DPW confirms that a local environmental watchdog, Blue Water Baltimore, first reported the overflow to the city on July 13.

“Our water quality manager spent the entire following workday to ensure that the responsible staff at DPW had located the leak and were following up immediately,” said Blue Water’s David Flores, who serves as the Baltimore Harbor Water Keeper.

“By the following weekend, DPW had contractors on site to begin addressing the problem, and I think that they will need to replace an entire length of decrepit, failing sewer pipe along the stream,” Flores said.

This sign along sewage-laden Gwynns Run (seen behind the leaves) was posted when Martin O'Malley was mayor.

A sign that dates back to when Martin O’Malley was mayor warns of pollution in Gwynns Run, a tributary of Gwynns Falls. (Photo by Mark Reutter)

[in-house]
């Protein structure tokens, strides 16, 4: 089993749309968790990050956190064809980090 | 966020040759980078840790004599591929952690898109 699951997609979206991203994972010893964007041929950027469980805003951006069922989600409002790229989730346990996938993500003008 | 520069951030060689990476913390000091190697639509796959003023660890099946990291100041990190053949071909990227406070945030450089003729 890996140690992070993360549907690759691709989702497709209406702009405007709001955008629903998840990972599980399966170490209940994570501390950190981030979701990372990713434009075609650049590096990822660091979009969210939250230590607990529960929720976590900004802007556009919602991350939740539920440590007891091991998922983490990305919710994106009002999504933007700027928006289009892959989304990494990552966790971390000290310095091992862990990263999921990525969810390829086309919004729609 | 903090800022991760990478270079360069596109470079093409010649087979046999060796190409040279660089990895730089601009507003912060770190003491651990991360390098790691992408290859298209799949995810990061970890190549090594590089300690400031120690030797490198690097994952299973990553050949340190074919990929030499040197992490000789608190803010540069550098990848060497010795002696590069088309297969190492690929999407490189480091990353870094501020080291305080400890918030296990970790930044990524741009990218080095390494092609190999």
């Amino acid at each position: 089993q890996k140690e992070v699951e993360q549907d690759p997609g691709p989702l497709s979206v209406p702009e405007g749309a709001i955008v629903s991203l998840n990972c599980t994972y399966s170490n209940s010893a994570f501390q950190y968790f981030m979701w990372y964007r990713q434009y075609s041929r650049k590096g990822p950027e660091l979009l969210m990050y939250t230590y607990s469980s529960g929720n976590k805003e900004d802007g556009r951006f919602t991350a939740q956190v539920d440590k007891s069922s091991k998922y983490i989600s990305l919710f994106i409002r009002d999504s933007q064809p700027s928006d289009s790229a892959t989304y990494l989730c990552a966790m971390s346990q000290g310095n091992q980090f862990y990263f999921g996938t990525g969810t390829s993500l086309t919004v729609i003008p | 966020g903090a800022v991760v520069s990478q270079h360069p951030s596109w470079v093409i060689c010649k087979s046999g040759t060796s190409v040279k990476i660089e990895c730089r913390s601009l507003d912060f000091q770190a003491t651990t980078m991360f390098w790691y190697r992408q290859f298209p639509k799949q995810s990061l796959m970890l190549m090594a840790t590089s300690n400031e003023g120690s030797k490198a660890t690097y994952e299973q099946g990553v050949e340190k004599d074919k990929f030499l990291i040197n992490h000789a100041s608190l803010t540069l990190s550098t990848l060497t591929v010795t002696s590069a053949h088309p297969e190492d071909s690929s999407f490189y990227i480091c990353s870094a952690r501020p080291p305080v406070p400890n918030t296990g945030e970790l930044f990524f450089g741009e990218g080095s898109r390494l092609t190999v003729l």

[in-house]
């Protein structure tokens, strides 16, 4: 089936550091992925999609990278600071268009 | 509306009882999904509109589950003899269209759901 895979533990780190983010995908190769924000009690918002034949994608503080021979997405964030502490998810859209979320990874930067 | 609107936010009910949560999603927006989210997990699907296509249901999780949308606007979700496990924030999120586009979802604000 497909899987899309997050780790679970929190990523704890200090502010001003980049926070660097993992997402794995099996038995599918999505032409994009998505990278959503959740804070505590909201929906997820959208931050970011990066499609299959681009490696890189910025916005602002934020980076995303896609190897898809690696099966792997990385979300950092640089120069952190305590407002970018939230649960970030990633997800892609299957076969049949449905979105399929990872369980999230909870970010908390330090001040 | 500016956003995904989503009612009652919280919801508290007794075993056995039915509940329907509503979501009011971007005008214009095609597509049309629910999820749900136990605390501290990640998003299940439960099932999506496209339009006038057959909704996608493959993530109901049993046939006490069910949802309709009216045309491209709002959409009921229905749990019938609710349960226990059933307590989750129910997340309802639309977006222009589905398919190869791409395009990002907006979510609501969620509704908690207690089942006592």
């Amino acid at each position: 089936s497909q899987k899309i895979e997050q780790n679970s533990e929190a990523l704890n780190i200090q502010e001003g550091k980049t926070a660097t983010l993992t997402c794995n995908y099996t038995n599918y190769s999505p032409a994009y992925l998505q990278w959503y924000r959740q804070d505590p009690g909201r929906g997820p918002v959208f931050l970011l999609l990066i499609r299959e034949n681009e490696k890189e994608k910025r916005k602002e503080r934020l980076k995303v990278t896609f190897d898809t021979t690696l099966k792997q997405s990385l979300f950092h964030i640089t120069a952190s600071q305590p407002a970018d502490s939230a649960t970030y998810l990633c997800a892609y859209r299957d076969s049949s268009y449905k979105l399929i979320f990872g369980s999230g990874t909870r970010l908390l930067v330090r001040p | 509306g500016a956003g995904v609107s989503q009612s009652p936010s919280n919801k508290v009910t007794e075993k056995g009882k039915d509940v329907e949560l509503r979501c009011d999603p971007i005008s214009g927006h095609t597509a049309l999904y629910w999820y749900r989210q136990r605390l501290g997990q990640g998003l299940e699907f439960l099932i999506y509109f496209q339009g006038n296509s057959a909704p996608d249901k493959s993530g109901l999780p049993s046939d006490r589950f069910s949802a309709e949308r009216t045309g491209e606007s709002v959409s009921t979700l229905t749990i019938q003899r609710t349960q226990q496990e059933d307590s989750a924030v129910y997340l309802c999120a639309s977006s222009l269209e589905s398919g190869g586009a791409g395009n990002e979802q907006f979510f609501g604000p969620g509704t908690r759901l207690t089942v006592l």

Flores said the group just happened to be in the area that day conducting stormwater outfall screening fieldwork with volunteers as part of its Outfall Screening Blitz project.

Citizen Pollution Reporting

Flores said he hopes this incident will highlight the value of volunteer monitoring and citizen pollution reporting to help the city address failing sewer infrastructure issues.

“We have worked really hard with the city to establish collaborative reporting and followup on these and other pollution issues, ” he said.

Flores said he couldn’t comment on the specifics of the DPW’s public reporting of the Gwynns Falls overflow.

“But obviously,” he said, “Blue Water Baltimore feels strongly that public notification must take place in a timely fashion and in accordance with the law in order to protect public health and safety.”